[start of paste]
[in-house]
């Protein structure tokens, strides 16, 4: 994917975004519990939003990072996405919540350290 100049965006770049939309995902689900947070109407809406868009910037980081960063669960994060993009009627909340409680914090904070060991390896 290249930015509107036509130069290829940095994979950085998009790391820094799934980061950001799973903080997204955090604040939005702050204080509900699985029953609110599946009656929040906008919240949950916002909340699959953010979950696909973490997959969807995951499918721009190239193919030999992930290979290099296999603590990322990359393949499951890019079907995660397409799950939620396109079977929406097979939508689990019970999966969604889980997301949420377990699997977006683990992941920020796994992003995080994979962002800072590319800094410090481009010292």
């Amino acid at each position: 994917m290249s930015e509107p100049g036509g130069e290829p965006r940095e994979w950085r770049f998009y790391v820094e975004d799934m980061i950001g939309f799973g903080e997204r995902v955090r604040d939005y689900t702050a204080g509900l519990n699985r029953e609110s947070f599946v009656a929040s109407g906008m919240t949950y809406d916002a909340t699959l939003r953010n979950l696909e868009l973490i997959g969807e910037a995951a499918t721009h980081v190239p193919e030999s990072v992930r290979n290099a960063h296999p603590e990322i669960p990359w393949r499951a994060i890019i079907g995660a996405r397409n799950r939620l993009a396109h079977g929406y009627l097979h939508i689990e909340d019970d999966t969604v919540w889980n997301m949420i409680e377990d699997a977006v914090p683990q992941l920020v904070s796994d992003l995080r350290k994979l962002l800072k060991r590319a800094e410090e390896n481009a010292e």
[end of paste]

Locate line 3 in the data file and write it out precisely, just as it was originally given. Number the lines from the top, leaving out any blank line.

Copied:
């Amino acid at each position: 994917m290249s930015e509107p100049g036509g130069e290829p965006r940095e994979w950085r770049f998009y790391v820094e975004d799934m980061i950001g939309f799973g903080e997204r995902v955090r604040d939005y689900t702050a204080g509900l519990n699985r029953e609110s947070f599946v009656a929040s109407g906008m919240t949950y809406d916002a909340t699959l939003r953010n979950l696909e868009l973490i997959g969807e910037a995951a499918t721009h980081v190239p193919e030999s990072v992930r290979n290099a960063h296999p603590e990322i669960p990359w393949r499951a994060i890019i079907g995660a996405r397409n799950r939620l993009a396109h079977g929406y009627l097979h939508i689990e909340d019970d999966t969604v919540w889980n997301m949420i409680e377990d699997a977006v914090p683990q992941l920020v904070s796994d992003l995080r350290k994979l962002l800072k060991r590319a800094e410090e390896n481009a010292e």